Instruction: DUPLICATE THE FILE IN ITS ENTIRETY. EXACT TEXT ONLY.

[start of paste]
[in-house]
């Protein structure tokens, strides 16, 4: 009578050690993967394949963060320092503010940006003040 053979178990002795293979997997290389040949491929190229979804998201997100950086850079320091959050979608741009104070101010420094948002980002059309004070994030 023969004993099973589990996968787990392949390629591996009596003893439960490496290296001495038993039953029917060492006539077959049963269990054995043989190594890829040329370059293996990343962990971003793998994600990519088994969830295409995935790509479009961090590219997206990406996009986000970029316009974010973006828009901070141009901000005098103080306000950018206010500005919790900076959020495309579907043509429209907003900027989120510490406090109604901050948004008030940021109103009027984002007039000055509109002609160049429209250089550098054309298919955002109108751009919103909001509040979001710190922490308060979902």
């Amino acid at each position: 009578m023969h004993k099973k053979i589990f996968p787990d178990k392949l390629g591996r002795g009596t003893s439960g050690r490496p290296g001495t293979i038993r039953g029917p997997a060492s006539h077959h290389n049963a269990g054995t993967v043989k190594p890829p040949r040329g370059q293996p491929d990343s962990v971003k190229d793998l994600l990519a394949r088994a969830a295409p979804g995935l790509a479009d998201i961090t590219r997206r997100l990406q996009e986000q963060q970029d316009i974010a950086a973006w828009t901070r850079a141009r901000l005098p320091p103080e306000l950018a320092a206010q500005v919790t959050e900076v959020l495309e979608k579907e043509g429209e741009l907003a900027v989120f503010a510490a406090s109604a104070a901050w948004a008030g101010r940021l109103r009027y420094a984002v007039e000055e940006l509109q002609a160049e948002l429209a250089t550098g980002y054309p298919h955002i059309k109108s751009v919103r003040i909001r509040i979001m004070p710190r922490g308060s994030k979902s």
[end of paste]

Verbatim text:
[in-house]
């Protein structure tokens, strides 16, 4: 009578050690993967394949963060320092503010940006003040 053979178990002795293979997997290389040949491929190229979804998201997100950086850079320091959050979608741009104070101010420094948002980002059309004070994030 023969004993099973589990996968787990392949390629591996009596003893439960490496290296001495038993039953029917060492006539077959049963269990054995043989190594890829040329370059293996990343962990971003793998994600990519088994969830295409995935790509479009961090590219997206990406996009986000970029316009974010973006828009901070141009901000005098103080306000950018206010500005919790900076959020495309579907043509429209907003900027989120510490406090109604901050948004008030940021109103009027984002007039000055509109002609160049429209250089550098054309298919955002109108751009919103909001509040979001710190922490308060979902």
């Amino acid at each position: 009578m023969h004993k099973k053979i589990f996968p787990d178990k392949l390629g591996r002795g009596t003893s439960g050690r490496p290296g001495t293979i038993r039953g029917p997997a060492s006539h077959h290389n049963a269990g054995t993967v043989k190594p890829p040949r040329g370059q293996p491929d990343s962990v971003k190229d793998l994600l990519a394949r088994a969830a295409p979804g995935l790509a479009d998201i961090t590219r997206r997100l990406q996009e986000q963060q970029d316009i974010a950086a973006w828009t901070r850079a141009r901000l005098p320091p103080e306000l950018a320092a206010q500005v919790t959050e900076v959020l495309e979608k579907e043509g429209e741009l907003a900027v989120f503010a510490a406090s109604a104070a901050w948004a008030g101010r940021l109103r009027y420094a984002v007039e000055e940006l509109q002609a160049e948002l429209a250089t550098g980002y054309p298919h955002i059309k109108s751009v919103r003040i909001r509040i979001m004070p710190r922490g308060s994030k979902s």